Heavy fuel ban still not delivered
The global campaign to ban HFO from Arctic waters has been extremely vocal, and in the past, former US President Barack Obama and Canadian Prime Minister Justin Trudeau have expressed their support to the cause.
A HFO spill in the Arctic would trigger an environmental crisis. Once spilled, the unique chemical characteristics of the toxic fuel would emulsify with the frozen water and ice, making it extremely difficult to remove. The impacts of a spill are also magnified by a significant response gap in the Arctic, where accident intervention times can take up to a few weeks due to tricky navigation.
“An oil spillage would basically end our traditional way of life,” said Hans Lennie, member of the Inuvik Hunters and Trappers Committee and the Inuvialuit Game Council. “There’s no rapid spillage plans, or any other preventable measures that are currently in place.
Two months after the conference, the US and Canada announced plans to phase out the use of HFO from vessels operating in Arctic waters. Their plan is to work in collaboration with Northern and indigenous partners and identify sustainable shipping lanes through their connected Arctic waters.
More recently, a group of shipping operators, NGOs and councils signed The Arctic Commitment, adding their voice to the ongoing international campaign for a HFO phase-out.
At a regulatory level, the start of this year also marked a big step forward for Arctic protection.
On 1 January, the IMO adopted the Polar Code, a binding international framework to protect the two polar regions from maritime risks. The Code imposed a set of ground rules specifically tailored for the harsh and difficult conditions of polar waters, and ensures the operational safety of ships using these routes.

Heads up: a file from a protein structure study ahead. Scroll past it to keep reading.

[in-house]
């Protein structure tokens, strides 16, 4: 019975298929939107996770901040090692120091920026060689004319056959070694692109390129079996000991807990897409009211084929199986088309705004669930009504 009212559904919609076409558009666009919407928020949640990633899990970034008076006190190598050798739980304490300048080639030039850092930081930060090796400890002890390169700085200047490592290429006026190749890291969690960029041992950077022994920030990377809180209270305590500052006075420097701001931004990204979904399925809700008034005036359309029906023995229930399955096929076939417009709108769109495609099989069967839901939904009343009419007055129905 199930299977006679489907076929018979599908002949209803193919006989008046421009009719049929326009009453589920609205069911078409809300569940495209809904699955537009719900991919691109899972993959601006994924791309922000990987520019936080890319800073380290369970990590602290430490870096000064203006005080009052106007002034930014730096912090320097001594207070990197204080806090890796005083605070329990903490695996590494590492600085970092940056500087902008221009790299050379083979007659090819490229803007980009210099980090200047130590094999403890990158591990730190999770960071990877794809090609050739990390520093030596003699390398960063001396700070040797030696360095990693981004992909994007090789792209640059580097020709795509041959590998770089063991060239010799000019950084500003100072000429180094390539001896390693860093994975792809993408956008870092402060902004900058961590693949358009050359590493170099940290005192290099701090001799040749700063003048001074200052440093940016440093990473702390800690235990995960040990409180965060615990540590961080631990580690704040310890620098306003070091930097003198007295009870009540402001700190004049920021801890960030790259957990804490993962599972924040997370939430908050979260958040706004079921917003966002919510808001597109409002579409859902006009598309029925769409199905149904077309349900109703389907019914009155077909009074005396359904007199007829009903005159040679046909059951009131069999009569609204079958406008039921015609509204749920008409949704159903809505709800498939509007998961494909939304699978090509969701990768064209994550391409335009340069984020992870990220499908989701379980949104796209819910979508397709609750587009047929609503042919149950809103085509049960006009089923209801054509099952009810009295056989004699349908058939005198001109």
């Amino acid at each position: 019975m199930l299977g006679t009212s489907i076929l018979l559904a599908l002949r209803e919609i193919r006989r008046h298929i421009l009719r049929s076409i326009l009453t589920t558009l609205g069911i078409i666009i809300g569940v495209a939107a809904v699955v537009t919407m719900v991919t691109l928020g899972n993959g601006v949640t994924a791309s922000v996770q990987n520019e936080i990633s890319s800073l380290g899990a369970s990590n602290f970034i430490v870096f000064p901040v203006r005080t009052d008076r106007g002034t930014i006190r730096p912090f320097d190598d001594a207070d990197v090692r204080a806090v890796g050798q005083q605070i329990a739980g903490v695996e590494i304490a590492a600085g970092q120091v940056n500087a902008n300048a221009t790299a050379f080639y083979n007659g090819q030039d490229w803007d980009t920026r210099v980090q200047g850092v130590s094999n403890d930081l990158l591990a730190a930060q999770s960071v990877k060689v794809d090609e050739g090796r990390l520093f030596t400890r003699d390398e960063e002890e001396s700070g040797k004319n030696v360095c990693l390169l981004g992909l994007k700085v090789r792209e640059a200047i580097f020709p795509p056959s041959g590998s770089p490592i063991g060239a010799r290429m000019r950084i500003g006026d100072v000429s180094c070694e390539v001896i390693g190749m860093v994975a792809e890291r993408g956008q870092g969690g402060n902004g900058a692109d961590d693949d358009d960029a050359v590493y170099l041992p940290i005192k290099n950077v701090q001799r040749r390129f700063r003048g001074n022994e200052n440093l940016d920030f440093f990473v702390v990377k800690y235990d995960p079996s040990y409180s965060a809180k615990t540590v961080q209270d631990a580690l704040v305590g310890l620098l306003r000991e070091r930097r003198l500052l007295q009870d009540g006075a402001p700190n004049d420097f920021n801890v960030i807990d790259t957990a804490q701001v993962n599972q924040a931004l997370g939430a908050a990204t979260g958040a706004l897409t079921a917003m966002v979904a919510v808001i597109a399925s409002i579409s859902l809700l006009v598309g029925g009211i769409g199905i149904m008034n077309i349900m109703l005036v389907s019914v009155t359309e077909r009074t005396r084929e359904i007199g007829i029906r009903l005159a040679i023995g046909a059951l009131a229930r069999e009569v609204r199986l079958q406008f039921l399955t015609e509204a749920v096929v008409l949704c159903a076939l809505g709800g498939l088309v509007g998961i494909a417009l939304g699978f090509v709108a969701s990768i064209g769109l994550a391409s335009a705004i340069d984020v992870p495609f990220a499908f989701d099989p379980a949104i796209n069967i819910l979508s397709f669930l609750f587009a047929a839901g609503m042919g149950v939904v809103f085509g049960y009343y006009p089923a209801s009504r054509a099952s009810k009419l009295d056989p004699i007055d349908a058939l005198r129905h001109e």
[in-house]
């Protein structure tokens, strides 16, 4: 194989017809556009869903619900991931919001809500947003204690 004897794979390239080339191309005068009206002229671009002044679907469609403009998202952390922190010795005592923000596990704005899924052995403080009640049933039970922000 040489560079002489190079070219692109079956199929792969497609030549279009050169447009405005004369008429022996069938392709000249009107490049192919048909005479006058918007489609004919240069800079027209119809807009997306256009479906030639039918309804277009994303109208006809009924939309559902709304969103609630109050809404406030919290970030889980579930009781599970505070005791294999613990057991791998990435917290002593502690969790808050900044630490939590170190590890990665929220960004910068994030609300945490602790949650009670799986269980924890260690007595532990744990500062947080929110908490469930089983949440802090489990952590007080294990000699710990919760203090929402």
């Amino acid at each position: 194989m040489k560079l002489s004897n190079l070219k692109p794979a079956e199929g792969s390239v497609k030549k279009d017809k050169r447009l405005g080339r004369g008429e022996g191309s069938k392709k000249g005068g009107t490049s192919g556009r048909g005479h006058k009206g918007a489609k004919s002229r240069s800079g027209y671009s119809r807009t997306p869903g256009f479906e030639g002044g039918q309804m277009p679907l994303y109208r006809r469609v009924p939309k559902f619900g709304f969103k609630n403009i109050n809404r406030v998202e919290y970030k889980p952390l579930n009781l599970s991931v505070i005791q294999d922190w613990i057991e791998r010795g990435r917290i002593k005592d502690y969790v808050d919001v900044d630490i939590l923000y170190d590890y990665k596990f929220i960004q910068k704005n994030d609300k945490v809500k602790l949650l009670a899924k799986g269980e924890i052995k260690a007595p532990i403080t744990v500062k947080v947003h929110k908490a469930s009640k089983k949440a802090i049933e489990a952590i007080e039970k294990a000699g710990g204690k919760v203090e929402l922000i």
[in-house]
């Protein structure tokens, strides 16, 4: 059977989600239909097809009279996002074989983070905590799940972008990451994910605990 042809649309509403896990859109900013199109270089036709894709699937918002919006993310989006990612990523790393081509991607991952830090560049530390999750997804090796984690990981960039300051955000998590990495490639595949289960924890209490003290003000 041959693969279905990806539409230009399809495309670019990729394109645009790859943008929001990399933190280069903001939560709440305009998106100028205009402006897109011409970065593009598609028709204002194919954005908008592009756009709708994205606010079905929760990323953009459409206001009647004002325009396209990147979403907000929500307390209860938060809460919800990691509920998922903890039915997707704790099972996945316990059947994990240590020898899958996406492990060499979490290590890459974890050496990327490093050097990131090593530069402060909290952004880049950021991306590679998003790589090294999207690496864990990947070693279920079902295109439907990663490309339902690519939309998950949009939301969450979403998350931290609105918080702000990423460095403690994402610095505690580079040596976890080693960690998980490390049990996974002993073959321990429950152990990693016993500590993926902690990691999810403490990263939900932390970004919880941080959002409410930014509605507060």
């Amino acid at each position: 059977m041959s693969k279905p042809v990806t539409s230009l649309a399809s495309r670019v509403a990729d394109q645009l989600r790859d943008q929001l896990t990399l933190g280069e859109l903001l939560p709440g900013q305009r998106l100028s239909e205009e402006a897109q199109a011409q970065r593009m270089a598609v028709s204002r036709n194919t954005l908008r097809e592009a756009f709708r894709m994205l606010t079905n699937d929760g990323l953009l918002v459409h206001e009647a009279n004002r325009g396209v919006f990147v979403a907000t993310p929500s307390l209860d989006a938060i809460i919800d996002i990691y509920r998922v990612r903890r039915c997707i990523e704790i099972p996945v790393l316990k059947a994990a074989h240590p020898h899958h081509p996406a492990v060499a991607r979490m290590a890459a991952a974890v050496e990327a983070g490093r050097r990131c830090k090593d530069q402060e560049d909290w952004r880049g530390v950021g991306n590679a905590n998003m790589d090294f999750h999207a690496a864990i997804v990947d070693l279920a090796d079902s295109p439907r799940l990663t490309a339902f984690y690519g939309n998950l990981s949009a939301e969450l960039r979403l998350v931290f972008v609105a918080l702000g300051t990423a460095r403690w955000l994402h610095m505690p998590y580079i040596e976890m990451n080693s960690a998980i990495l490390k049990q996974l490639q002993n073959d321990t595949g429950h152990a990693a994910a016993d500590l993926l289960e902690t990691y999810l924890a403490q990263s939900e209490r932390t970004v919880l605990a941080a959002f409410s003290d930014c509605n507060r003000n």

However, the Code stops short of banning HFO use in Arctic waters.
A call for more collaboration
There is little optimism among indigenous communities at the current political climate, marine advocate Austin Ahmasuk said at the MEPC70.
“As you may know, climate change in the North is very profound. We are dealing with some very significant climate change impacts, rapid climatic changes that we have not seen before in history. There is a lot of frustration in Alaska with how political change is impacting our lives.
“Shipping of course is one of those political forces that we are dealing with,” Ahmasuk said. “We deal with the Coast Guard, various management agencies to address our shipping impacts but there is lots of frustration.”
Although commercial needs will undoubtedly push for an increasingly greater number of ships to tear their way through Arctic waters, an improved dialogue with the native communities and their leaders is the best way forward.
“We’d like to have input in the timing and frequency of shipping,” Lennie said. “We don’t know what’s being transported, or what’s being used for the ship’s fuel. We are on the frontlines, and we’re going to be the first responders. We need the tools to do that.
“Finally, we need a role at the national and international discussions to monitor and communicate with our vessels entering our area. Our way of life depends on it.”